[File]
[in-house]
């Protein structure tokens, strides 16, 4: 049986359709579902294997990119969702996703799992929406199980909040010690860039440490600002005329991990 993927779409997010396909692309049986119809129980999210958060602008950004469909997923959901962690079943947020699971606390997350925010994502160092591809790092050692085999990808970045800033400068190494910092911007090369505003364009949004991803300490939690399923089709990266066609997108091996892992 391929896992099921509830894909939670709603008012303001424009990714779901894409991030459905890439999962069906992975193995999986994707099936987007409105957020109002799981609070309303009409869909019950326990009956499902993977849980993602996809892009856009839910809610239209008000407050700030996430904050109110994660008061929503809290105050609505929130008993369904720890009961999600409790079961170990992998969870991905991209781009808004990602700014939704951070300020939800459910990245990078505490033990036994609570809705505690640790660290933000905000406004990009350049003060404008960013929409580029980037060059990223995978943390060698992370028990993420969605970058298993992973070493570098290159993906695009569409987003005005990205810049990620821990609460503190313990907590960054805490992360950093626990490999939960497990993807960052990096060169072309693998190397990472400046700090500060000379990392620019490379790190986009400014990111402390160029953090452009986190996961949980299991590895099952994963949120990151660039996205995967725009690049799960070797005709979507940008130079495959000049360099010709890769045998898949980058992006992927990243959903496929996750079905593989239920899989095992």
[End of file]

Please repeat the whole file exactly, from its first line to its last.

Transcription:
[in-house]
């Protein structure tokens, strides 16, 4: 049986359709579902294997990119969702996703799992929406199980909040010690860039440490600002005329991990 993927779409997010396909692309049986119809129980999210958060602008950004469909997923959901962690079943947020699971606390997350925010994502160092591809790092050692085999990808970045800033400068190494910092911007090369505003364009949004991803300490939690399923089709990266066609997108091996892992 391929896992099921509830894909939670709603008012303001424009990714779901894409991030459905890439999962069906992975193995999986994707099936987007409105957020109002799981609070309303009409869909019950326990009956499902993977849980993602996809892009856009839910809610239209008000407050700030996430904050109110994660008061929503809290105050609505929130008993369904720890009961999600409790079961170990992998969870991905991209781009808004990602700014939704951070300020939800459910990245990078505490033990036994609570809705505690640790660290933000905000406004990009350049003060404008960013929409580029980037060059990223995978943390060698992370028990993420969605970058298993992973070493570098290159993906695009569409987003005005990205810049990620821990609460503190313990907590960054805490992360950093626990490999939960497990993807960052990096060169072309693998190397990472400046700090500060000379990392620019490379790190986009400014990111402390160029953090452009986190996961949980299991590895099952994963949120990151660039996205995967725009690049799960070797005709979507940008130079495959000049360099010709890769045998898949980058992006992927990243959903496929996750079905593989239920899989095992």